For most people, one of the greatest pieces of fashion advice comes from an unlikely source. And, really, what we’re talking about goes way beyond style; it’s an idea that almost approaches a life philosophy.

We needn’t look further than this timeless wisdom from Pro Football Hall of Famer Deion Sanders:

“If you look good, you feel good. If you feel good, you play good. If you play good, they pay good.”

What more do you need to know?

Dressing well is about a lot more than impressing other people. Many of those who take this idea to heart aren’t showing off. On the contrary, they do it for themselves. And that boost of confidence and general feeling of a job well done when leaving the house in the morning is a catalyst for the rest of their day. It carries over to other areas of their lives and helps them look — and feel — their best no matter what challenges lie ahead.

1. Dress for Confidence

There’s a big difference between dressing nice and walking around like a peacock. One earns near-universal praise while the other can be off-putting. Ultimately, you should just “do you.” In other words, find your own style and run with it. But, at the same time, there are certain looks that help instill self-confidence, especially among people who are just now starting to think critically about their wardrobe.

A well-groomed man in a blue blazer and crisp jeans looks good almost anywhere. The same goes for a woman in a little black dress — both to dress up or dress down — that can be worn year-round. Try out some of the classics that you know work well before experimenting on the wild side. This way, you can always strut your stuff with confidence and avoid any embarrassing attempts to overdo it before you establish your look.

2. Dress for Success

They say you should always dress for the job you want — not the job you have. This is some great advice for workwear that aligns perfectly with the Deion Sanders philosophy. Yes, really, you should be dressing well for yourself. It helps establish discipline and shows — to yourself — you have respect for what you will be doing with your day.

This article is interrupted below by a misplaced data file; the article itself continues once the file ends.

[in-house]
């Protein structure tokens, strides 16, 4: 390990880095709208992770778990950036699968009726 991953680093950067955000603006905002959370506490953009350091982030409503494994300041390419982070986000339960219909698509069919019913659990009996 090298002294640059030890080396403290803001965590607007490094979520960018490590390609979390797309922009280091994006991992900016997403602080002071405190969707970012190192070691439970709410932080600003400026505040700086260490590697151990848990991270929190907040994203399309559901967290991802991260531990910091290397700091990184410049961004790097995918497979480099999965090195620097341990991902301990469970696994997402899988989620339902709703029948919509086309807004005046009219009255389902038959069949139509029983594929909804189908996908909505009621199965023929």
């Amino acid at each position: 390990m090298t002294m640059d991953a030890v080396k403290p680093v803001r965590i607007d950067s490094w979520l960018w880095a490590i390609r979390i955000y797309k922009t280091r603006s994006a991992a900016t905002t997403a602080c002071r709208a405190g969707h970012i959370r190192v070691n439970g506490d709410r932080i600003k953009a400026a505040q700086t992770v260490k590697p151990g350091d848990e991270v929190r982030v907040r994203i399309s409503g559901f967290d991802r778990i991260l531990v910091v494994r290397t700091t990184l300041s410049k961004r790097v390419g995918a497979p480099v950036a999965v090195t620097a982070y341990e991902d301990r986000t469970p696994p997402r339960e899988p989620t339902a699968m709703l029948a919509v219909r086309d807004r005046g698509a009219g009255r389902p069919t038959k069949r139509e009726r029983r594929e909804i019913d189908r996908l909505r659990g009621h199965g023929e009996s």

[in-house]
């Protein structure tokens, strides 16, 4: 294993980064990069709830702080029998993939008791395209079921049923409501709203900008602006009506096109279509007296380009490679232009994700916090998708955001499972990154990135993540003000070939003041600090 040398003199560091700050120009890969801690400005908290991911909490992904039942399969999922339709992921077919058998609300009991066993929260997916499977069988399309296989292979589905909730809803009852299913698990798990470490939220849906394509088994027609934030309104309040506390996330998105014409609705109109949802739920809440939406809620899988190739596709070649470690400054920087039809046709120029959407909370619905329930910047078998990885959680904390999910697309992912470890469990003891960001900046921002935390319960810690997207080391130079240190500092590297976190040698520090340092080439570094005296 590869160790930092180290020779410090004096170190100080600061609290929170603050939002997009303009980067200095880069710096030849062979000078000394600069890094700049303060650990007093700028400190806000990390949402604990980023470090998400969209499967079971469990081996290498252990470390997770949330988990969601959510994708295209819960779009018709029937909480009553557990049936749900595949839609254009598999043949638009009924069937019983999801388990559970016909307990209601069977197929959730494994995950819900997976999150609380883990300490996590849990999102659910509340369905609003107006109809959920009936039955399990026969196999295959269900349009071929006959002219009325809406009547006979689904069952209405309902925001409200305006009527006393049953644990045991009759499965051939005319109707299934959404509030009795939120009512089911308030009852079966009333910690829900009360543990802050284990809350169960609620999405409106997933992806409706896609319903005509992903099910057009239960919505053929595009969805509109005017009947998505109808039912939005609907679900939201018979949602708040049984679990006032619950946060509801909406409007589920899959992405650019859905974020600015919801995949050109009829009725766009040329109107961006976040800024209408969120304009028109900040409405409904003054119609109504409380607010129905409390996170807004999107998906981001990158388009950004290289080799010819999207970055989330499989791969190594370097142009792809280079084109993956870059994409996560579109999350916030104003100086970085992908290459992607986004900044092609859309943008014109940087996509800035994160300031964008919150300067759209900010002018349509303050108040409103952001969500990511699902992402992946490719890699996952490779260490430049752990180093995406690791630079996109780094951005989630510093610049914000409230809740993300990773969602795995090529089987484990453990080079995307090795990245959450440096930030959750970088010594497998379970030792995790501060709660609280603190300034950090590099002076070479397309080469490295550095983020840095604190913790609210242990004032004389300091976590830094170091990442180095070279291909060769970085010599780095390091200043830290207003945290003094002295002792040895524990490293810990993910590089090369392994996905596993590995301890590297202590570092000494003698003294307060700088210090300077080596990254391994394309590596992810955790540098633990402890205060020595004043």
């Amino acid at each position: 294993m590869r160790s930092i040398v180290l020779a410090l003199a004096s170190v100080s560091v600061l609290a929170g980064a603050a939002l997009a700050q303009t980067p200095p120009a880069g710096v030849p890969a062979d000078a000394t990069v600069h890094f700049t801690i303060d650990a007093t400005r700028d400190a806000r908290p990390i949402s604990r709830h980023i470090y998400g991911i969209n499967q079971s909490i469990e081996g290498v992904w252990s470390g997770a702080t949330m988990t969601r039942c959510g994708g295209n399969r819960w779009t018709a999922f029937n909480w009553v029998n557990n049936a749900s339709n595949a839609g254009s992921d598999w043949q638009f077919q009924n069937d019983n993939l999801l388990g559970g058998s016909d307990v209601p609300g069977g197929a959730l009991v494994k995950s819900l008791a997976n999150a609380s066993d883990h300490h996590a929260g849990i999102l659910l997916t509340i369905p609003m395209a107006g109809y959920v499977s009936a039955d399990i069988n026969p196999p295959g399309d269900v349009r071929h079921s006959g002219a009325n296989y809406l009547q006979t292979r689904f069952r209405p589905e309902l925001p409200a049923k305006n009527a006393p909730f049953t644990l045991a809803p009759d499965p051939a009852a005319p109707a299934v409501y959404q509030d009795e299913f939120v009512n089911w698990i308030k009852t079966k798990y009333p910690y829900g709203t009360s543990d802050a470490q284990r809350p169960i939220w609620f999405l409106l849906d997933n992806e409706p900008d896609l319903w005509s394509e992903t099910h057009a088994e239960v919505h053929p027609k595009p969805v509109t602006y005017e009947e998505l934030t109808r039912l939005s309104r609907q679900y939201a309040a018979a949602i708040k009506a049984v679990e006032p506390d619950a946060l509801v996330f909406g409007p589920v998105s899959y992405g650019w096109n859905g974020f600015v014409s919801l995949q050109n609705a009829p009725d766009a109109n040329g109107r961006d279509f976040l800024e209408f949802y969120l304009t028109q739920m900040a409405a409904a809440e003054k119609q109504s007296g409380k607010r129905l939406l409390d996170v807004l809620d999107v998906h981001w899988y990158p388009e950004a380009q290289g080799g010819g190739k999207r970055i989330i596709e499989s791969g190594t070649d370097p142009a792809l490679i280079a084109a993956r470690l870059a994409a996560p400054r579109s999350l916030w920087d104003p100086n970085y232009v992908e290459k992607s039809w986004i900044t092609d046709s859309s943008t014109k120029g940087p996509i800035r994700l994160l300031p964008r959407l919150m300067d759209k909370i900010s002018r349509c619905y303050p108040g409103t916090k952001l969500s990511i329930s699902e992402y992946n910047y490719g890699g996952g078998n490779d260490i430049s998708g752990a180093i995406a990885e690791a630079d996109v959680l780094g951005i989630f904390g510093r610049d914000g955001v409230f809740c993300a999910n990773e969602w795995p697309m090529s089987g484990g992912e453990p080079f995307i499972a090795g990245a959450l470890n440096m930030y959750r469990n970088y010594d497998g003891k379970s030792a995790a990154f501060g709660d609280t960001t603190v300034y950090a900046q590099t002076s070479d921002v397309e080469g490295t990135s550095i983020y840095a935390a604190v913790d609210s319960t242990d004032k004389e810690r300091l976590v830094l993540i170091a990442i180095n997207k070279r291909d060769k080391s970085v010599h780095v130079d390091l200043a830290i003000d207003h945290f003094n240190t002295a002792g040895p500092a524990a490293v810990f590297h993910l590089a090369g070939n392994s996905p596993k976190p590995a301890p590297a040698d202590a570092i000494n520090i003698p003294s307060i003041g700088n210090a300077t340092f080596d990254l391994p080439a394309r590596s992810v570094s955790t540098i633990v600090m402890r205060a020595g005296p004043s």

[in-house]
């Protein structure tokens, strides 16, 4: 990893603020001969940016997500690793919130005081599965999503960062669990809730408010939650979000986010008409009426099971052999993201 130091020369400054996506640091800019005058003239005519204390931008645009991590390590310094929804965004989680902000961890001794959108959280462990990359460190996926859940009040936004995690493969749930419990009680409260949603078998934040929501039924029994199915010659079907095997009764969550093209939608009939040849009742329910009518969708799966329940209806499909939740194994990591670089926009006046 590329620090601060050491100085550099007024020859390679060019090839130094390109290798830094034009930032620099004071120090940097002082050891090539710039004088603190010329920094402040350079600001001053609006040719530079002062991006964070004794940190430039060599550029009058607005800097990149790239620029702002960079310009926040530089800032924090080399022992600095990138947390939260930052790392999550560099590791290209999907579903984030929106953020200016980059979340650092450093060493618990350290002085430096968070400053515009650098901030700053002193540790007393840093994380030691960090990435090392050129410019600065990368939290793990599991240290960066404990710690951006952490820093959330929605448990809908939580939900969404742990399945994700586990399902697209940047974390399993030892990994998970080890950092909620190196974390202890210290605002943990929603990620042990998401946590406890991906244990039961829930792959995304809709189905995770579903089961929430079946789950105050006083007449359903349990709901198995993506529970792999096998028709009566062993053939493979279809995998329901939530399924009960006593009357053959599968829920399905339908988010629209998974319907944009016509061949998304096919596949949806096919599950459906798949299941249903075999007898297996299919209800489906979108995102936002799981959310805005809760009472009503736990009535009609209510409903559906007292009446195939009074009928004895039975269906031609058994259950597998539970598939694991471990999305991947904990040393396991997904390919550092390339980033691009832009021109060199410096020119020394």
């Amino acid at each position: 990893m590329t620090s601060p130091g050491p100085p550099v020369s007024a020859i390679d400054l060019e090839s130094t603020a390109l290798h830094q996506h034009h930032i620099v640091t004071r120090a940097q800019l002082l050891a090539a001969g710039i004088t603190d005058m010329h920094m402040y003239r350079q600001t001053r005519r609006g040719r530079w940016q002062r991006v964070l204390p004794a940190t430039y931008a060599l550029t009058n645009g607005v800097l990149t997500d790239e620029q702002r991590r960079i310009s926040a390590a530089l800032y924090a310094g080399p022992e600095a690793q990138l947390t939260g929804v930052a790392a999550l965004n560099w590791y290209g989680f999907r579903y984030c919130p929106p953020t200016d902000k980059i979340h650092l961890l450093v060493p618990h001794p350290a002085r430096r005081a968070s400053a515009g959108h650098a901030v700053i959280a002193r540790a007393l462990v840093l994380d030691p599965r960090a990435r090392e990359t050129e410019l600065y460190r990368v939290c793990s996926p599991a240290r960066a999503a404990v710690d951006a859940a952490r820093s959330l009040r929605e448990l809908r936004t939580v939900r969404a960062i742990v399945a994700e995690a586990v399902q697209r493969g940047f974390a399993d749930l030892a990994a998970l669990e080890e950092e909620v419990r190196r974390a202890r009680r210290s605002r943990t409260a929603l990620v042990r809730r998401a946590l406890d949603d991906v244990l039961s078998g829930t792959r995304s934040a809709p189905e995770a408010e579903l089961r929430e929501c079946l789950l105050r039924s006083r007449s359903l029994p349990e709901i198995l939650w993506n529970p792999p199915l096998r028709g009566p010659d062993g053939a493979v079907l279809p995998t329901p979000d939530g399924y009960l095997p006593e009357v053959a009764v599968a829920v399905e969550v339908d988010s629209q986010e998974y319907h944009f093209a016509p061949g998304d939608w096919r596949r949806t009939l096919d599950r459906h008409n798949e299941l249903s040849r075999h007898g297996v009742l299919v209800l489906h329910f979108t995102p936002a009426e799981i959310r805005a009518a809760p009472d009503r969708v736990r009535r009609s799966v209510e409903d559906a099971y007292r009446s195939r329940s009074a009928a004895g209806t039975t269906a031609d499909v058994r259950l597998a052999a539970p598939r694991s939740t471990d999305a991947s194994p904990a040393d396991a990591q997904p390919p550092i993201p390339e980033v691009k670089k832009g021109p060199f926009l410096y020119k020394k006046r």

But we also need to be realistic. Other people are watching, too. It may not ultimately be fair, but bosses notice how you look. This doesn’t mean you need to spend your savings on fancy clothes. You should, however, try to look the part in all situations at work. Don’t just do the bare minimum to meet the dress code; instead, step it up, and your supervisor will recognize your drive to move up the corporate ladder.

3. Dress for Yourself

The last thing to remember is that we all walk around with different personalities and bodies. What works for some people may not be a great fit — in terms of size, aesthetics or style — for you. A lot of this comes down to personal choice and how you choose to present yourself in all aspects of life. A leather motorcycle jacket with studs looks great on some people and a bit like a costume on others — and you probably already know which side you fall on here.

You want to also consider the physical fit as well. Certain cuts of jeans (skinny, regular, relaxed) look different on different body types. This isn’t even about whether you carry a few extra pounds. Sure, skinny jeans tend to work better on thinner frames. But high-rise or low-cut waists can be more or less flattering even on two different super-fit people. The same goes for lapel widths and the number of buttons on a blazer (for both men and women).

You don’t need to read some fashion encyclopedia about all this; instead, try to follow your instincts. Something that looks great on your best friend may not work for you, so don’t force it. Find items that fit you properly and that you will feel better in, rather than walking around like some imposter in uncomfortable clothes that are too baggy, too tight or just too “someone else.”

Looking Better, Feeling Better

Most people think about fashion as a shallow endeavor — and it definitely can be. Of course, many people miss the point of finding their own style. Sometimes, it can all seem like a world reserved for insecure people begging for acceptance.

But, at its best, dressing well is all about internal rewards. You don’t want to base your whole self-esteem on clothes. They’re just clothes after all. You can dress for confidence, though — just like you can dress for success at work. And no matter what you choose to wear, you should always first and foremost dress for yourself.

It may seem silly to some people, but if you dress well and look great, you really can feel better about yourself. And this can help you out in many ways, both big and small.

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